Driving To Eat {Connecticut}

Driving To Eat {Connecticut}

Life is like a… (box of vegan chocolates) You never know what you’re gonna get.

Back at the amazing Divine Treasures in Manchester, Connecticut, CandyPenny and I had a breakfast of chocolate. This vegan gem of a chocolate shop sandwiched between the Chinese take-out and the tobacco shop in an unsuspecting strip mall in Manchester Township would likely make my top 10 vegan spots in the country. The chocolate, the caramel, the selection, the exquisite soft-serve… they’re all very much worth the trip on their own. But they’re all there.  And they’re all unbelievably delicious.For a ton of other pictures of Divine Treasure goodies, check this post from last summer.

One of their best sellers, the caramel cashew is the best of everything: texture, taste and the lingering exit of sea salt. The salt taps each taste bud on the shoulder, asking each “Are ya getting all this flavor?”

Of course, the cross-section shot. Spectacular.

The soft serve is the best vegan ice cream I’ve ever eaten. Yes, thinking back I can to say that with confidence. And it’s covered in real, warm hot fudge. Both things are difficult vegan feats. 1, vegan soft serve is often not creamy nor rich with flavor. It often turns to half milky soup in barely a few minutes. This is not true of Divine Treasures soft serve. And the hot fudge is fudgey and hot, not simply dark brown and sweet. Its texture responds to the cold soft serve like I remember as a kid.

I’ve got my box of chocolates and my vanilla soft serve with hot fudge. They ought to set up some tables outside so the tobacco shop employees don’t need to worry about loitering vegans.

Another familiar spot in Connecticut, Shoreline Diner in Guilford, Connecticut. With easy-on, easy-off via I-95, I have visited this “vegetarian enclave” several times in the past couple of years. It’s hard not to. They have a billboard off the interstate that drops the v-bomb. Even if I’m not hungry, it seems worth the stop. 

Since my first stop with The Electrician in 2010, the area surrounding the diner seems to be catching on with the veg craze. A Mexican joint up the street totes a banner announcing its vegetarian friendliness, while Food-Works‘ parking lot is bustling. The Shoreline offerings are a cut above vegan comfort food classics that often rely too much on packaged and/or frozen foods. They make their own patties and meatballs.  

I had the Southwestern Frittata. A tofu frittata with veggies and fresh avocado. It hit the spot though binding and moisture created a bit of a texture issue. The avocado was so perfect that I would have eaten a shoe sole with it. And a homefries or other potato side would have been a million times better than the chips. But isn’t that always true.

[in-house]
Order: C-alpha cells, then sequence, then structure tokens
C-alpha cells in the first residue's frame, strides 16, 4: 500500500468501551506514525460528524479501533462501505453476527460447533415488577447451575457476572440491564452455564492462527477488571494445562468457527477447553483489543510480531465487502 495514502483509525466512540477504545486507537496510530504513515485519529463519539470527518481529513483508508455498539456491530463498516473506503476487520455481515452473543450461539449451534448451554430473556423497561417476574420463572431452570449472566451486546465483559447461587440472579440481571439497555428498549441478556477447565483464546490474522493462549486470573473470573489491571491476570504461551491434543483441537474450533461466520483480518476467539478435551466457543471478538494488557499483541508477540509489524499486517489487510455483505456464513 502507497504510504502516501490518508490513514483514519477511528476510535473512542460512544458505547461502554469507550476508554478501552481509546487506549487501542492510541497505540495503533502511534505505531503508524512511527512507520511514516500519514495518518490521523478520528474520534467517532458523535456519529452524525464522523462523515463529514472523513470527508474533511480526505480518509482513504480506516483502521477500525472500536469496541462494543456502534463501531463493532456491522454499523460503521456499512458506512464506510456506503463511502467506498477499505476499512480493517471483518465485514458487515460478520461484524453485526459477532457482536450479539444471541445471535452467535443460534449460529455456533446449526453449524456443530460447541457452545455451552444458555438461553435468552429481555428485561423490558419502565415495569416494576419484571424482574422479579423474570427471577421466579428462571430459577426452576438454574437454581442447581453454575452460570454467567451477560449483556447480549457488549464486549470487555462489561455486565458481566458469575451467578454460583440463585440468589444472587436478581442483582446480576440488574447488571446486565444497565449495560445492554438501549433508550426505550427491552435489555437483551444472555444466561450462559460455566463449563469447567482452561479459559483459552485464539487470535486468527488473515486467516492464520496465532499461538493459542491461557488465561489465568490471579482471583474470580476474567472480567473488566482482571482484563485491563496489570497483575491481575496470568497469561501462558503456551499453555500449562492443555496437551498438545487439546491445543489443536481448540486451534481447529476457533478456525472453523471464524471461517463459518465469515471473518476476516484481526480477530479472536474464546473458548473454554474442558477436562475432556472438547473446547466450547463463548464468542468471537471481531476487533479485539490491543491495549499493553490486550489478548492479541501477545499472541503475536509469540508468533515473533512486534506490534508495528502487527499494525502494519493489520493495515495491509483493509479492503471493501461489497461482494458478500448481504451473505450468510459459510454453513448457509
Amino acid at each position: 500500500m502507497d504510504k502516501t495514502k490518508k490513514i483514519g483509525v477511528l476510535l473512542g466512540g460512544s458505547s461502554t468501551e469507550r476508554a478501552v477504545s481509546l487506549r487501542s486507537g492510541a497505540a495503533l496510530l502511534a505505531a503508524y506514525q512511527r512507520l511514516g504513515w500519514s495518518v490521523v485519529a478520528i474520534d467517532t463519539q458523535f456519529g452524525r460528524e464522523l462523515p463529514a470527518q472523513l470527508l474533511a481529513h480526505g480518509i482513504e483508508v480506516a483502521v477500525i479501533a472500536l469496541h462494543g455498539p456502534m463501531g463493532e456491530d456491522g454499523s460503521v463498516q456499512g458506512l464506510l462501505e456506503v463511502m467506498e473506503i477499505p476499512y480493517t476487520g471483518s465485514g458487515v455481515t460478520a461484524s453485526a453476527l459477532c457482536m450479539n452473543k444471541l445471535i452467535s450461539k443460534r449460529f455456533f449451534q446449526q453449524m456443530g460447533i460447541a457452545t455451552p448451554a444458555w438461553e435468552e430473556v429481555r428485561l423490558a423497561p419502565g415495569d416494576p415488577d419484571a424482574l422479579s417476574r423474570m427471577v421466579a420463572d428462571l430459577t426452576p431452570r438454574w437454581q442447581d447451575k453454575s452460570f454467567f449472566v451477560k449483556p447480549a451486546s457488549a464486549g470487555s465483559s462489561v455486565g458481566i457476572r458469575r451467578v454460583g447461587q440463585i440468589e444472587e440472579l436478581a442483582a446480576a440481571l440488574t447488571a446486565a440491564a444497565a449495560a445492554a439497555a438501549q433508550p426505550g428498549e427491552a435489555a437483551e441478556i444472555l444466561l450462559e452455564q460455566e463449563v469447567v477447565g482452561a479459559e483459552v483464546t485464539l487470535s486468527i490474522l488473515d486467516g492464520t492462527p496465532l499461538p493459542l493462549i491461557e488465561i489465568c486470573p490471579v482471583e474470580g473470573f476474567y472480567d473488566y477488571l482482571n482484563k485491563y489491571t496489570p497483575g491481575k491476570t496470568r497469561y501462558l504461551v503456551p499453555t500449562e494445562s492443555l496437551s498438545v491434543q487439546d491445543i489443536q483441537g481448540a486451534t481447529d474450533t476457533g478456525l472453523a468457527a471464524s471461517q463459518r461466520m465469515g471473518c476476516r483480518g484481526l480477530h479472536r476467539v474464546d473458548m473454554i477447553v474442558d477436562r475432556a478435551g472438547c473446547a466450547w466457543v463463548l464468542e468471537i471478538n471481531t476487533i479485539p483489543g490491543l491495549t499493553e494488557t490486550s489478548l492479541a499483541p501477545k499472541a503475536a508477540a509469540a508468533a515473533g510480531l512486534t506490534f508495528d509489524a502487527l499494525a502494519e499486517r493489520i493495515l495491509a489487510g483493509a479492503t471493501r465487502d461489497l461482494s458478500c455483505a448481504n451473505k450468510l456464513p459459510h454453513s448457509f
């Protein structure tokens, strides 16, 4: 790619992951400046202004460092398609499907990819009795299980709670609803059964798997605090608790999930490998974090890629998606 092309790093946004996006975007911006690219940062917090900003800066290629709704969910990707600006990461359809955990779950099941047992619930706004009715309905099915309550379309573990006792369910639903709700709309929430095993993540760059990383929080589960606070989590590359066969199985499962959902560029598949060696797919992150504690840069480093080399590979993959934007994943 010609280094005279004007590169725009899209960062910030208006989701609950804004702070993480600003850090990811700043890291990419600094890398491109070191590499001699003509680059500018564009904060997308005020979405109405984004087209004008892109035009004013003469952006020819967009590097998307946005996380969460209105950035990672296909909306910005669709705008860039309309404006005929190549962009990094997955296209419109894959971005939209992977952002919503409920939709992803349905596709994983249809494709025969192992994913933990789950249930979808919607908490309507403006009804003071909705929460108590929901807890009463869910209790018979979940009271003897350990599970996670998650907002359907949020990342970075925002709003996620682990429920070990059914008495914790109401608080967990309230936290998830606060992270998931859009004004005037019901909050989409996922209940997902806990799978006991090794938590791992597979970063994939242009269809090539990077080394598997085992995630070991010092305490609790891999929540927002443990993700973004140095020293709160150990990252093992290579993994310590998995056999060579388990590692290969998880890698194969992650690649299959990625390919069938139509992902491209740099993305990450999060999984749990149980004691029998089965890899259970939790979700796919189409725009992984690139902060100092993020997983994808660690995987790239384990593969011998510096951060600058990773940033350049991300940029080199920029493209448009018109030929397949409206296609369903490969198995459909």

And now, the reason for our excursion: G-Zen in Bradford, Connecticut. G-zen is a vegan eatery with a scrumptious variety of vegan and raw options. The restaurant is a peaceful and gorgeous space, more akin to dining at a fancy-pants friend’s house. The decor and ambiance beams positivity. The communal feel of the space is welcoming, however being amidst the staff’s personal conversations was a bit unnerving (the counter and register are very close to tables.) The service was a bit abrupt, though knowledgable, and tad lacking grace… with every visit she bumped into adjacent tables and shuffled our placemats with everything she set down. We enjoyed the food a great deal, so let’s talk about that.For an appetizer, we got the Sufi Kiss: marinated artichoke and Kalamata olives wrapped in filo and served with a smoked paprika aioli over organic greens. With a squeeze of lemon, this appetizer hit all the right notes. The delicate layered filo added a perfect texture to the warm salty artichoke and olive blend.

After taking a bite of CandyPenny‘s reuben at the Shoreline Diner, I decided that I wanted a reuben! G-Zen‘s reuben is sublime. Made with my favorite bread (a bread that’s pan-fried,) the house-made kraut was in balance perfectly with the marinated tempeh. Too add another layer of kick, the mustard and Russian dressing wake up all taste buds for the party. Add some sweet potato fries to the side and, bingo bango, there’s a perfect lunch.   

For dessert I got the Coconut Creme Custard. The bowl of custard was a bit overwhelming in size. I can’t see how anyone could finish such a huge bowl of tapioca after a meal. The custard was subtle; it tasted a bit more like a breakfast oatmeal than a dessert. CP got the Lemon Tart, which was delicate and divine on its ground almond crust.

After my visit, I had a few issues with some of the claims on the website. One being “everything is thoughtfully prepared from scratch.” This is a bold claim. And my only complaints just happen to align with how this claim is not true. Dishes at higher-end eateries like G-Zen are knocked down several notches when they rely on things like Daiya cheese and Soyatoo as ingredients. Although vegan, these are processed foods. Processed foods are neither sustainable in their production nor made from scratch. The restaurant also describes itself as organic, which neither of these products are. Please, G-Zen, ditch these products! Your chef/s are clearly capable and needn’t take these shortcuts. And a restaurant with a very vegan menu ought not to have peacock feathers in their bathroom.